Recent Poetry Pickings

Dennis O’Driscoll
"Poetry is read only by poets and that's its sickness".
- Carol Rumens, Poetry Review.
"Poetry self-evidently is born out of speech. It's a tautology to describe it as a spoken art".
- Paul Durcan, RTE Radio 1.
"I don't think my generation of poets have really proved to be very good examples to younger poets. Obviously, the most famous and most accomplished poet of my generation was Philip Larkin . Larkin, however good he is, is set against rhetoric - rightly, perhaps - and set against daring; and daring is just what young poets ought to make use of when they are trying their wings in the first place".
"My argument with English poetry of the post-Philip Larkin era is the denigration of it to a sideline: when you're not being a civil servant, you write poetry at the weekends. I think poetry demands more than that; it demands a total sacrifice".
- Jeremy Reed, RTE Radio 1.
"I would like to advise those who think that in the President's chair sits a poet, dreamer and naive fellow, that even a poet has teeth".
- Vaclav Havel, quoted in The Sunday Tribune.
"Last year's edition of the Directory of American Poets included 4,672 poets, all of them published, and all of them, incredibly, approved by a committee which determines that they are, in fact, poets. To read only one book by every living American poet - at the rate of one book a day, with no weekends or holidays off ,puld take thirteen years, during which time another few thousand
.' ts would have appeared".
- Eliot Weinberger, Index on Censorship.
"There is very little real poetry coming out of America at the moment because they have tried to harness Pegasus to the university and have turned it into a carthorse just plodding along".
- Les A. Murray, BBC Radio 3.
"There are probably at this moment in this country more than a hundred lyric poets writing between the ages of 22 and 67 who are all capable of greatness and who have all written individual poems that are astonishing in their beauty and originality. So, I think, it's very possible that what we're experiencing is a Golden Age of American Poetry".
_ Norman Dubie, American Poetry Review.
"No one can say that America has been inhospitable to the Irish poets. On the contrary, we apparently prefer them to our own domestic product, greeting them with praise and university employment as soon as they present themselves".
- Alfred Corn, Poetry.
"If English poets suffer from indifference, Irish poets suffer from
too much public expectation".
- Thomas McCarthy, Agenda.
"With British poets there so often seem to be only two or three reasonable poems in anyone volume. There are very few books worth buying, which is very saddening".
- Dannie Abse, The New Welsh Review .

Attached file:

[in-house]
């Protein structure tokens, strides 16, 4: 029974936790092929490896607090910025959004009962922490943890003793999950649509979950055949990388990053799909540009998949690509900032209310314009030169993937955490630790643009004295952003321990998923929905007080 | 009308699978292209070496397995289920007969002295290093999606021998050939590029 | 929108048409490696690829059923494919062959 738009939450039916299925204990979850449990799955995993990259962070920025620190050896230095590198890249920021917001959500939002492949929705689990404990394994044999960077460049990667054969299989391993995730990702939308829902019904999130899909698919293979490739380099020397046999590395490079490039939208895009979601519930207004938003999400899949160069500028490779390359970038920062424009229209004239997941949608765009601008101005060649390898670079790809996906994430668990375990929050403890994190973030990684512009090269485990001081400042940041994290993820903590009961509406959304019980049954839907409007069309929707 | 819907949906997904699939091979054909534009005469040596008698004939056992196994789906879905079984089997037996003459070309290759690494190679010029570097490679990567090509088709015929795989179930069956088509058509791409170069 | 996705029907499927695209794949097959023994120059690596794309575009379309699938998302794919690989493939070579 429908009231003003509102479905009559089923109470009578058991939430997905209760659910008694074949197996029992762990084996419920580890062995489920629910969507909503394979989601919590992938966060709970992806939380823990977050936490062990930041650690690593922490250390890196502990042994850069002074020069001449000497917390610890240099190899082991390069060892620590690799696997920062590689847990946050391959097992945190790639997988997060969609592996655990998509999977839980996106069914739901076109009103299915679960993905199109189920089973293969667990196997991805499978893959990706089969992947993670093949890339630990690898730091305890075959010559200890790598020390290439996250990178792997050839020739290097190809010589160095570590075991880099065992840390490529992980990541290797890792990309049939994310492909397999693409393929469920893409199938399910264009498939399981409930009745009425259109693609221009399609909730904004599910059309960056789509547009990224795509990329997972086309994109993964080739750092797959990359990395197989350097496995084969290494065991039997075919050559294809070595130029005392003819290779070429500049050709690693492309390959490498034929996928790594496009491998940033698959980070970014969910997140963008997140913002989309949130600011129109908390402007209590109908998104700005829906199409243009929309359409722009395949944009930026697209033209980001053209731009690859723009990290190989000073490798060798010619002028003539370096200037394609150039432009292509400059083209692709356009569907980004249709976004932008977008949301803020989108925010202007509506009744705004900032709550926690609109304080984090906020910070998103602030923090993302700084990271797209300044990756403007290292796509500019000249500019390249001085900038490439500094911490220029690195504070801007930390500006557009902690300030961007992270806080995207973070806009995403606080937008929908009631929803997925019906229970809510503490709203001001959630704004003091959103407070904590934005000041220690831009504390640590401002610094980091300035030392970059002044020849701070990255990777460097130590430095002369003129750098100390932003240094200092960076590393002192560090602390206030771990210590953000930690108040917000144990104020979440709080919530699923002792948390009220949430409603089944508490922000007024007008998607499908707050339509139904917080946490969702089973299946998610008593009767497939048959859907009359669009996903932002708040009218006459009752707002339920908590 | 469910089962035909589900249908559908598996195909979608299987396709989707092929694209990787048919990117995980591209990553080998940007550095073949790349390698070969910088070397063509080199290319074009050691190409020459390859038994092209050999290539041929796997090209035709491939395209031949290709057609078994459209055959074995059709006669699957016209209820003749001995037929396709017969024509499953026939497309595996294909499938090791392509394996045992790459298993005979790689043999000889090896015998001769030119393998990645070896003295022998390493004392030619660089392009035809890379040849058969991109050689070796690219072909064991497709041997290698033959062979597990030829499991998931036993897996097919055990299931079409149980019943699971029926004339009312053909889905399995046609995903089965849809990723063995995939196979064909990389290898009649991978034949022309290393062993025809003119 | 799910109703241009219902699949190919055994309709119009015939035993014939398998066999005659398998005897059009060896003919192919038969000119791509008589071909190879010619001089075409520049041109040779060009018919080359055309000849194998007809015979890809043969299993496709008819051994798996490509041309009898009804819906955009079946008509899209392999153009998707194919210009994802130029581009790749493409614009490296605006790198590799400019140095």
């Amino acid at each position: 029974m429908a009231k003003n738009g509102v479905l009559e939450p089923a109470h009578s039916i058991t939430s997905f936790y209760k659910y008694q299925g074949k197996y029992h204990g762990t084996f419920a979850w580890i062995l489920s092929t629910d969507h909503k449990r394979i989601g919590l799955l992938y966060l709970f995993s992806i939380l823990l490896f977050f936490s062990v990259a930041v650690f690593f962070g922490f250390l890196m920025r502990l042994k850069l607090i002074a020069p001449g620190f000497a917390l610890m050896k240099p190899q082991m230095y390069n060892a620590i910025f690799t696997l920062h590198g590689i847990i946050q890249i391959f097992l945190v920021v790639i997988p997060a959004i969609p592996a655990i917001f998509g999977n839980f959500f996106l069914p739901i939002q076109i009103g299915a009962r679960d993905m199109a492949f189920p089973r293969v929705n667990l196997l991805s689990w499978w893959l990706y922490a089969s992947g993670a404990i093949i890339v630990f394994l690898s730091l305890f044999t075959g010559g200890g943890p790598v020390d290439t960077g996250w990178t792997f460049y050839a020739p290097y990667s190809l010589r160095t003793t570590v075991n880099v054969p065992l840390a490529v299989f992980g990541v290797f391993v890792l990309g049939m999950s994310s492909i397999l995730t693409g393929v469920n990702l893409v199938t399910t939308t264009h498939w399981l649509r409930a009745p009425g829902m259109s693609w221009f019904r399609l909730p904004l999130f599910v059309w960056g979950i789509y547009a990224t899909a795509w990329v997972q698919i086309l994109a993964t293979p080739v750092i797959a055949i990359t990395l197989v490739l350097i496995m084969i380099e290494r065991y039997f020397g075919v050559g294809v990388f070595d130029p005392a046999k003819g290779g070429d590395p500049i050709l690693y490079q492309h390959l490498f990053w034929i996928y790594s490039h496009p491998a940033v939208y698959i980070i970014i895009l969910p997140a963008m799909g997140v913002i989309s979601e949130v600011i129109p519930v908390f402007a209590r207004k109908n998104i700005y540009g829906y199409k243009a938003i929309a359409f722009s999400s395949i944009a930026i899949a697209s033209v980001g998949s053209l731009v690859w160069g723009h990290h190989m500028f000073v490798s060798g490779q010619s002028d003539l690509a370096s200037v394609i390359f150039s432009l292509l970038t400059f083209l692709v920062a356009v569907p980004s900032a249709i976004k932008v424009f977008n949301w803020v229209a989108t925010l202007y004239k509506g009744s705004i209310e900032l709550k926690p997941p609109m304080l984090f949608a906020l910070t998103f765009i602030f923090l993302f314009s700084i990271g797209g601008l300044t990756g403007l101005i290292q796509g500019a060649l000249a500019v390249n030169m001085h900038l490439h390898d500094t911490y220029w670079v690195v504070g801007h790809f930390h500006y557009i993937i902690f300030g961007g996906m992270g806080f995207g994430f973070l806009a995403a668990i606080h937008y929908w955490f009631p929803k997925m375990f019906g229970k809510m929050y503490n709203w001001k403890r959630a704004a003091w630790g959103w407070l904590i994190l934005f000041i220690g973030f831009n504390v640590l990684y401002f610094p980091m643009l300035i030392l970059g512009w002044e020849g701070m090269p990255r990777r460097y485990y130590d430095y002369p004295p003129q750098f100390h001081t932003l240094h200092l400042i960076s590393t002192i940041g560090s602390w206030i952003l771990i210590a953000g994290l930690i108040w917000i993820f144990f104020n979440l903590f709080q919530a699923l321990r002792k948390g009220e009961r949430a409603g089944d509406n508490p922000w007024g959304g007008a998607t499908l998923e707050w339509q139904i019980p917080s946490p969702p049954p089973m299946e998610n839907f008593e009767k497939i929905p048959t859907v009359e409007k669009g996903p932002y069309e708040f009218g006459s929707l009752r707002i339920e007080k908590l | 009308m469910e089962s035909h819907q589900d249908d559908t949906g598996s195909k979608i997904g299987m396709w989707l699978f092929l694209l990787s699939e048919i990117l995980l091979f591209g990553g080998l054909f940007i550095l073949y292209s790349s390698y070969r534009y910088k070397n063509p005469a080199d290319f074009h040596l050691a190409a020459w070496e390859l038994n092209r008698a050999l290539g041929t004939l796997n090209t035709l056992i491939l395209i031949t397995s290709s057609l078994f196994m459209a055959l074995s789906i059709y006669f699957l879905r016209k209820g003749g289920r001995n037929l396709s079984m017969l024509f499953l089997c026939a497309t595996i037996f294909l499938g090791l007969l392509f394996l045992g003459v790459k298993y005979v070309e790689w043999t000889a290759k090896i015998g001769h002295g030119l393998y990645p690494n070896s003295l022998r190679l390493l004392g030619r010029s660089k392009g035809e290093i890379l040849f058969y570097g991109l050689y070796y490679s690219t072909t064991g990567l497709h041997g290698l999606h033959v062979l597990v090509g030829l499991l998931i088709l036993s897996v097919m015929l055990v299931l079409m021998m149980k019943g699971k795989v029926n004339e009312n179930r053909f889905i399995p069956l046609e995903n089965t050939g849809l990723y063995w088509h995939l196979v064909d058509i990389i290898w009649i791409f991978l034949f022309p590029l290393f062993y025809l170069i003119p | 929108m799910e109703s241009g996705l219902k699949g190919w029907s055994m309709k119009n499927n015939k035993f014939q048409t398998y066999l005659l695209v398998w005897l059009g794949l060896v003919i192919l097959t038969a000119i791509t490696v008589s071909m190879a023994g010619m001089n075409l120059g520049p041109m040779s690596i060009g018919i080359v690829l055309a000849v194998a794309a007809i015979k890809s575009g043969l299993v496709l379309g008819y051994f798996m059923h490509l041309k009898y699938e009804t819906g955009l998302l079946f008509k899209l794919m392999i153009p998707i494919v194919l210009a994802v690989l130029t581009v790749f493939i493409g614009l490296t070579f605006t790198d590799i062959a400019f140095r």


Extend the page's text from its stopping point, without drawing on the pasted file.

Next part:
"British poets have never been comfortable with vers libre in the way American poets are; we still consider it to be somehow
- Adam Thorpe, The Literary Review.
"The re-taking of the ground of fiction from prose is perhaps the most striking development in contemporary English poetry".
_ Bernard O'Donoghue, Times Literary Supplement.
"I find that in English I'm more of a rational human being. When I'm writing or speaking Irish I behave more intuitively".
_ Gabriel Rosenstock, RTE Radio 1.
"I think one of the nasty aspects, that has become a kind of orthodoxy about poetry, is the view that in anyone generation only two or three poets can be of any value. That's rubbish. It was always rubbish".
- John Lucas, BBC Radio 3.
"I still have a belief that poetry is in some sense (and 1 know it is an archaic sense) a sacred art: that it is doing things like the Adamic naming of creatures, paying tribute to spots of time or moments of inherent excellence - things that are not fully accessible to secular discourse" .
- Chris Wallace-Crabbe, Oxford Poetry.
"Poetry festivals, workshops and the rest have produced an idiom of poetry-competitionese, a facile imitation of the surface, not a search for the source".
- Kathleen Raine, Agenda.
"Of the tight-rope acts of language, that of the translation of poetry is the most defiant. There is no safety net".
- George Steiner, The Sunday Times.
"Form was never a mode of civilization. Nor was it ever nor will it ever be, a mode of evading disorder. On the contrary, it is a method of engaging it without yielding to its prescriptions".
- Eavan Boland, PN Review.
. t;It is a beautiful poem but I tried not to think of it in relation to me. )t was a li~tle bit of a trial at times. What you expect for your child ~hen she IS a month old and safely lying in an eighteenth-century 9radle bears no relation to what you get when she is twelve or thirteen years old!"
- Anne Yeats, discussing 'Prayer to My Daughter',
BBC Radio 3.
how much poetry was lost with the closing of the Harcourt Line!"
- John Montague, The Irish Times.
    ale     thO g happen was inexact.
"Auden's conviction that poetry m es n~ ~n bad poets make
Bad poetry makes nothing happen, large y ec~~sethe form so the
    nothing happen to poetry - they. cannot exlcdI"e     ,
    be         ected to excIte the wor .

    form can har y     exp     W d The Sunday Correspondent.
- James 00,
        t     says a commission of

    "Britain has too many brands 0 poe ry,     h     Rational
    .     d 00 little difference between tern.,     .
    enquIrY, . an. ~     "f UK poets are to compete m the smgle
restructunng IS Imperative 1
    Euro ean market".     ,     "A     en
P _ DJ. Enright, in his prose-poem, Marketmg, cum .
    ,,'     '"     d"     standard for modem unfairness, and
    Sylvia Plath s Dad y set a.     tr 'n which the author insults
gave birth to a genre o~, Amencan poe Y 1
    her nearest and dearest. F     The Independent on Sunday.
- James enton,
Page 115, Poetry Ireland Review Issue 28